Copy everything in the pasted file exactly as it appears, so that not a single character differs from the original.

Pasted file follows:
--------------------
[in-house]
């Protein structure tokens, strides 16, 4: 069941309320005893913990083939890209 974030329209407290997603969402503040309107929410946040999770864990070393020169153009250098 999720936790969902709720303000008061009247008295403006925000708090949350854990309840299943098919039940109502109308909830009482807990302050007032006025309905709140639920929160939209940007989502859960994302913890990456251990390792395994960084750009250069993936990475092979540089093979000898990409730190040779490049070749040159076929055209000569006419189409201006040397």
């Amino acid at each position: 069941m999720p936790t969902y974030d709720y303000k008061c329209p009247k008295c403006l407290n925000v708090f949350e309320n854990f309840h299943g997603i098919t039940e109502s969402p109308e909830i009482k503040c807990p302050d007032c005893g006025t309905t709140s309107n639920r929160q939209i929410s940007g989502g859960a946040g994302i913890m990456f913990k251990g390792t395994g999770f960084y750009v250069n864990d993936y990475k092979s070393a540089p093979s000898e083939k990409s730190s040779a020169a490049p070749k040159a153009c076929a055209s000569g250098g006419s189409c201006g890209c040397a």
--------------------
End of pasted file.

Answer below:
[in-house]
């Protein structure tokens, strides 16, 4: 069941309320005893913990083939890209 974030329209407290997603969402503040309107929410946040999770864990070393020169153009250098 999720936790969902709720303000008061009247008295403006925000708090949350854990309840299943098919039940109502109308909830009482807990302050007032006025309905709140639920929160939209940007989502859960994302913890990456251990390792395994960084750009250069993936990475092979540089093979000898990409730190040779490049070749040159076929055209000569006419189409201006040397």
């Amino acid at each position: 069941m999720p936790t969902y974030d709720y303000k008061c329209p009247k008295c403006l407290n925000v708090f949350e309320n854990f309840h299943g997603i098919t039940e109502s969402p109308e909830i009482k503040c807990p302050d007032c005893g006025t309905t709140s309107n639920r929160q939209i929410s940007g989502g859960a946040g994302i913890m990456f913990k251990g390792t395994g999770f960084y750009v250069n864990d993936y990475k092979s070393a540089p093979s000898e083939k990409s730190s040779a020169a490049p070749k040159a153009c076929a055209s000569g250098g006419s189409c201006g890209c040397a």